Creed 2: A review


Creed photo

The Klitschko brothers have nothing on this death-stare

There’s a formula for gripping people in a fight film; it isn’t quite the cathartic release that comes as the villain gets his 7th shade of shit knocked out of him, although that common crescendo never loses its sweet twang of satisfaction. No, the formula i’m talking about is what makes those crescendos all the more powerful. At its core, the formula I’m talking about is essentially a question: why do we fight? This question often guides the journeys taken by our protagonists, and is an effective way of making the vast majority of us relate to the struggles faced by our characters. It is so simple, yet its simplicity is what makes it so effective because it resonates with anyone fighting a battle of their own. We share in the story of our protagonists and relate our own journeys and motivations to theirs; what makes these stories all the more powerful, especially in the case of the Rocky and Creed franchises is that in the end our protagonists always overcome adversity. Given that films are one of our favourite forms of escapism it makes a lot of sense for us to get hyped up to face our own battles as we watch a fictional character overcome theirs. Creed II handles that fundamental question of why we fight brilliantly and the result is a film that is raw, emotionally-resonant and provides one of the best closures to a franchise that I’ve ever seen.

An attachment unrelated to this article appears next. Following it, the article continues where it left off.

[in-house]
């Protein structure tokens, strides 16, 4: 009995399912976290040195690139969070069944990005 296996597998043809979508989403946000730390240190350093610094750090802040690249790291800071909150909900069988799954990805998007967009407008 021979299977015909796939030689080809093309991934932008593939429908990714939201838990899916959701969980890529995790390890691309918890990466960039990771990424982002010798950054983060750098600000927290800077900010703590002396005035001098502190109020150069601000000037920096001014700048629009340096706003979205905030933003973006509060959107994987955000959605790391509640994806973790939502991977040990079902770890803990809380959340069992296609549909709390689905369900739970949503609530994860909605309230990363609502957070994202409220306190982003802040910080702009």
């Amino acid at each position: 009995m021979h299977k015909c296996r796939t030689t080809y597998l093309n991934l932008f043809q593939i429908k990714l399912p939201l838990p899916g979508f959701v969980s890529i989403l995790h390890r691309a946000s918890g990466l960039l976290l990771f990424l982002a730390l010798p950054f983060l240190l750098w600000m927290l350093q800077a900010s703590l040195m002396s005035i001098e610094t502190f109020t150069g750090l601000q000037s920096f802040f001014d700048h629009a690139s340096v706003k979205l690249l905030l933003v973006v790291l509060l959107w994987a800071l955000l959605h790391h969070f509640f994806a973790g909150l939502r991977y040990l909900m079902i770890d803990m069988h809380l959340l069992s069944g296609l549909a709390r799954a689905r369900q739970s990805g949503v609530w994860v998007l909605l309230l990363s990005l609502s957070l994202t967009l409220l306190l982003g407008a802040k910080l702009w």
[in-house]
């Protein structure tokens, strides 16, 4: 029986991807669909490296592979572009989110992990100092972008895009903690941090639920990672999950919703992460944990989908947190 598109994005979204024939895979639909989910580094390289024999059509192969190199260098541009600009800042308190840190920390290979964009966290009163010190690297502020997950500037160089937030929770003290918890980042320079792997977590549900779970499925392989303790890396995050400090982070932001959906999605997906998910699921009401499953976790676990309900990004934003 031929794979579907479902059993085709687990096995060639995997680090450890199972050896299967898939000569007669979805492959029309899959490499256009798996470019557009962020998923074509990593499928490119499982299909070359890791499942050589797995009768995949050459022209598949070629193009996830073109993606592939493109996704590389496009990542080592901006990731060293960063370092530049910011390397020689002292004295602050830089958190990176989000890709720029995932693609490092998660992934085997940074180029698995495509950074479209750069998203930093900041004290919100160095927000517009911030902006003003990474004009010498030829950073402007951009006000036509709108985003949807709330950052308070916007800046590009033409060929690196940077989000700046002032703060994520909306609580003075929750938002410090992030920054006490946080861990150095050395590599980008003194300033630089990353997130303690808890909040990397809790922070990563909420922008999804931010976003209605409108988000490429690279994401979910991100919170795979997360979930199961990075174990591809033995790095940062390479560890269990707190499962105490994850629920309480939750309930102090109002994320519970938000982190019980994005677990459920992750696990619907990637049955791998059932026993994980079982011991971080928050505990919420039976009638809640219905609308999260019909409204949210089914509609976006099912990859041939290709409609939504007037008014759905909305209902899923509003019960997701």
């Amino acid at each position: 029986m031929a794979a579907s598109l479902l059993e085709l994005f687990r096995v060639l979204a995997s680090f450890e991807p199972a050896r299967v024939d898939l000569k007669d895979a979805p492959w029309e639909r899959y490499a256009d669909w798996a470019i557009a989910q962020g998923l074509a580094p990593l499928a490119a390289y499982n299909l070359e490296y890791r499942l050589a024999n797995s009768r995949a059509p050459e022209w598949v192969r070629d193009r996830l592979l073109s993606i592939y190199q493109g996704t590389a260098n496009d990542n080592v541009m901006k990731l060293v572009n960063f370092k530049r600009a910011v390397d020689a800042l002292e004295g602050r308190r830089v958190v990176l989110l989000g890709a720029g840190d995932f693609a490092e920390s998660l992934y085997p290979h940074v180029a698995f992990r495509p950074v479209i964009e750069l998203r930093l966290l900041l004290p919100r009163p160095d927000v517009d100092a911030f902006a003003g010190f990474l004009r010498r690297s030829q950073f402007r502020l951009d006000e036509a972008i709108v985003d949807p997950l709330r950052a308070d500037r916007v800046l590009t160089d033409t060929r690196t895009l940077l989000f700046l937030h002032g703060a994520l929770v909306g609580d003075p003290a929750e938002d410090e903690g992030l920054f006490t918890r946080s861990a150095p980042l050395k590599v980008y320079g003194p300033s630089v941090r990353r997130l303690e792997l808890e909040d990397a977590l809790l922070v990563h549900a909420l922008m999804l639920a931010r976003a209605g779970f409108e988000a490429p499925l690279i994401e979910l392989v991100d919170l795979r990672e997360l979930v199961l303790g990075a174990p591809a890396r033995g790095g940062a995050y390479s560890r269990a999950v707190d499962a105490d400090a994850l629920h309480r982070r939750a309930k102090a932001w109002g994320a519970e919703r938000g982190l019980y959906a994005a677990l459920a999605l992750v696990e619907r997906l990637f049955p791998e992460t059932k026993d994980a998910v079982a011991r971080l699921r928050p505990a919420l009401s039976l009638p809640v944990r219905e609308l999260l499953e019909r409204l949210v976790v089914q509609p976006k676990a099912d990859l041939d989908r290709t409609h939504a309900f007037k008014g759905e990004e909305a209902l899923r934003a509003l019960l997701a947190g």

Creed II, just like Creed, revolves around family and it does this in a refreshing way. At a supposed high point in his career, Adonis hasn’t found his apex. Despite winning a world title there’s still something that just isn’t quite there. He has an amazing partner in Bianca, a father-figure in Rocky, and a high level of sporting success. What he doesn’t have is a remedy for the death of his father, Apollo. This was the main motivator for what happened in Creed and rightly-so it continues into Creed II. At this point nothing really seems refreshing, does it? We’ve had countless stories revolve around loss of family. This is where Ivan and Viktor Drago come in, and they are the key ingredient in making this otherwise familiar tale somehow feel new. Ivan Drago in this film is a real person! He’s a lot more than the grumbling man-mountain we saw in Rocky IV. The Ivan Drago we have in this film was broken by the events of Rocky IV. Following his defeat to Rocky, he was effectively ostracised from his family, his entire country and went from hero to zero overnight. In order to piece back together his tarnished legacy he decides to forge his son into a relentless killing machine (we won’t go into the clear weight-class difference between the two fighters, it’s a Creed film). This move completely makes-sense, even looking at the continuity from Rocky IV. Drago and Rocky symbolised the USSR and the USA respectively and his loss could easily be seen as a victory of America over Russia, Capitalism over Communism, McDonalds over Gulags. Drago fell from the highest of heights to the lowest depths, and out of those depths came the monstrosity that is his son. Viktor Drago was forged through pain and was coerced into believing this his manifest destiny is to avenge his fathers historic loss and restore honor to his family. The return of Ivan Drago along with his son is purposeful and this adds to its emotional resonance just as much as Dolph Lundgrens superb acting. This along with the way these two clans coalesce around regret, revenge and legacy is what makes this film feel so now. I dare say that what elevates this film beyond being just simply good is the way in which the Drago’s catalyse a journey which shows us how powerful a motivation family can be.